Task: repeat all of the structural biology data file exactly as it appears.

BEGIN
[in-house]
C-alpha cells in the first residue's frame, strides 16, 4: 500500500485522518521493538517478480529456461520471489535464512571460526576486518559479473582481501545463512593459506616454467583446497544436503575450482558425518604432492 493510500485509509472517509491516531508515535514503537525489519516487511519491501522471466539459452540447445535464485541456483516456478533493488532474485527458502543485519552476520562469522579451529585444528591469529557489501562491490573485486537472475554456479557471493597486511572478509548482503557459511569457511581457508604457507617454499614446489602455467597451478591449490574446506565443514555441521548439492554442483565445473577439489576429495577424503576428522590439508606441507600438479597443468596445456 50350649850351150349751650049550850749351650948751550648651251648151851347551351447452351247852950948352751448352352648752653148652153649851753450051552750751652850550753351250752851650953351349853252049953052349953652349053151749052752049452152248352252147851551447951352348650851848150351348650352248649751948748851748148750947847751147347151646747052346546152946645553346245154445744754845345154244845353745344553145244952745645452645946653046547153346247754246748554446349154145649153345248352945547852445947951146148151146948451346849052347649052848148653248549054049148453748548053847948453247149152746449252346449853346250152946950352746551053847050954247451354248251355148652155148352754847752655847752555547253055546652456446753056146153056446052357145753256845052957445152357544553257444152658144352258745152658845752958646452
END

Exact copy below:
[in-house]
C-alpha cells in the first residue's frame, strides 16, 4: 500500500485522518521493538517478480529456461520471489535464512571460526576486518559479473582481501545463512593459506616454467583446497544436503575450482558425518604432492 493510500485509509472517509491516531508515535514503537525489519516487511519491501522471466539459452540447445535464485541456483516456478533493488532474485527458502543485519552476520562469522579451529585444528591469529557489501562491490573485486537472475554456479557471493597486511572478509548482503557459511569457511581457508604457507617454499614446489602455467597451478591449490574446506565443514555441521548439492554442483565445473577439489576429495577424503576428522590439508606441507600438479597443468596445456 50350649850351150349751650049550850749351650948751550648651251648151851347551351447452351247852950948352751448352352648752653148652153649851753450051552750751652850550753351250752851650953351349853252049953052349953652349053151749052752049452152248352252147851551447951352348650851848150351348650352248649751948748851748148750947847751147347151646747052346546152946645553346245154445744754845345154244845353745344553145244952745645452645946653046547153346247754246748554446349154145649153345248352945547852445947951146148151146948451346849052347649052848148653248549054049148453748548053847948453247149152746449252346449853346250152946950352746551053847050954247451354248251355148652155148352754847752655847752555547253055546652456446753056146153056446052357145753256845052957445152357544553257444152658144352258745152658845752958646452